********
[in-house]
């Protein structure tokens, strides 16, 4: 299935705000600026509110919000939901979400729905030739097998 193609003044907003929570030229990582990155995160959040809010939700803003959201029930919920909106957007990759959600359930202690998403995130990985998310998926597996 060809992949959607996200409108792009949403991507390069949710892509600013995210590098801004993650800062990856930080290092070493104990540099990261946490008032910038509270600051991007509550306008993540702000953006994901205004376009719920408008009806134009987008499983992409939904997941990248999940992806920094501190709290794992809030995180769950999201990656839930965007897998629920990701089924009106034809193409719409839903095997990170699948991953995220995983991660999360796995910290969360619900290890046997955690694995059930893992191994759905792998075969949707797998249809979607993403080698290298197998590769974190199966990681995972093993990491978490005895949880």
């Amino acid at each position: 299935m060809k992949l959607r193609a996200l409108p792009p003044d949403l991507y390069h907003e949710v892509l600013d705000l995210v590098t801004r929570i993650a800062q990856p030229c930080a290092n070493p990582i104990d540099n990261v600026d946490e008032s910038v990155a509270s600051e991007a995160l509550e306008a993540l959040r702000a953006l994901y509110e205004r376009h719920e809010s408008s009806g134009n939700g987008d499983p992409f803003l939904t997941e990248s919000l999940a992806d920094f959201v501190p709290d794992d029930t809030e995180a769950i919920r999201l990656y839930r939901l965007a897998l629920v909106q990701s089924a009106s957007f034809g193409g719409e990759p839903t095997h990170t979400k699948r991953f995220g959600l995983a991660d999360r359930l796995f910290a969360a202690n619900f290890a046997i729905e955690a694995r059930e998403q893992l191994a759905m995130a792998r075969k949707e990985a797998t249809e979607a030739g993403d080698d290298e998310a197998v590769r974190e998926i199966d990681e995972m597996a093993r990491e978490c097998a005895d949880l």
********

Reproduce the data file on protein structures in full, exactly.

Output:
[in-house]
């Protein structure tokens, strides 16, 4: 299935705000600026509110919000939901979400729905030739097998 193609003044907003929570030229990582990155995160959040809010939700803003959201029930919920909106957007990759959600359930202690998403995130990985998310998926597996 060809992949959607996200409108792009949403991507390069949710892509600013995210590098801004993650800062990856930080290092070493104990540099990261946490008032910038509270600051991007509550306008993540702000953006994901205004376009719920408008009806134009987008499983992409939904997941990248999940992806920094501190709290794992809030995180769950999201990656839930965007897998629920990701089924009106034809193409719409839903095997990170699948991953995220995983991660999360796995910290969360619900290890046997955690694995059930893992191994759905792998075969949707797998249809979607993403080698290298197998590769974190199966990681995972093993990491978490005895949880």
């Amino acid at each position: 299935m060809k992949l959607r193609a996200l409108p792009p003044d949403l991507y390069h907003e949710v892509l600013d705000l995210v590098t801004r929570i993650a800062q990856p030229c930080a290092n070493p990582i104990d540099n990261v600026d946490e008032s910038v990155a509270s600051e991007a995160l509550e306008a993540l959040r702000a953006l994901y509110e205004r376009h719920e809010s408008s009806g134009n939700g987008d499983p992409f803003l939904t997941e990248s919000l999940a992806d920094f959201v501190p709290d794992d029930t809030e995180a769950i919920r999201l990656y839930r939901l965007a897998l629920v909106q990701s089924a009106s957007f034809g193409g719409e990759p839903t095997h990170t979400k699948r991953f995220g959600l995983a991660d999360r359930l796995f910290a969360a202690n619900f290890a046997i729905e955690a694995r059930e998403q893992l191994a759905m995130a792998r075969k949707e990985a797998t249809e979607a030739g993403d080698d290298e998310a197998v590769r974190e998926i199966d990681e995972m597996a093993r990491e978490c097998a005895d949880l």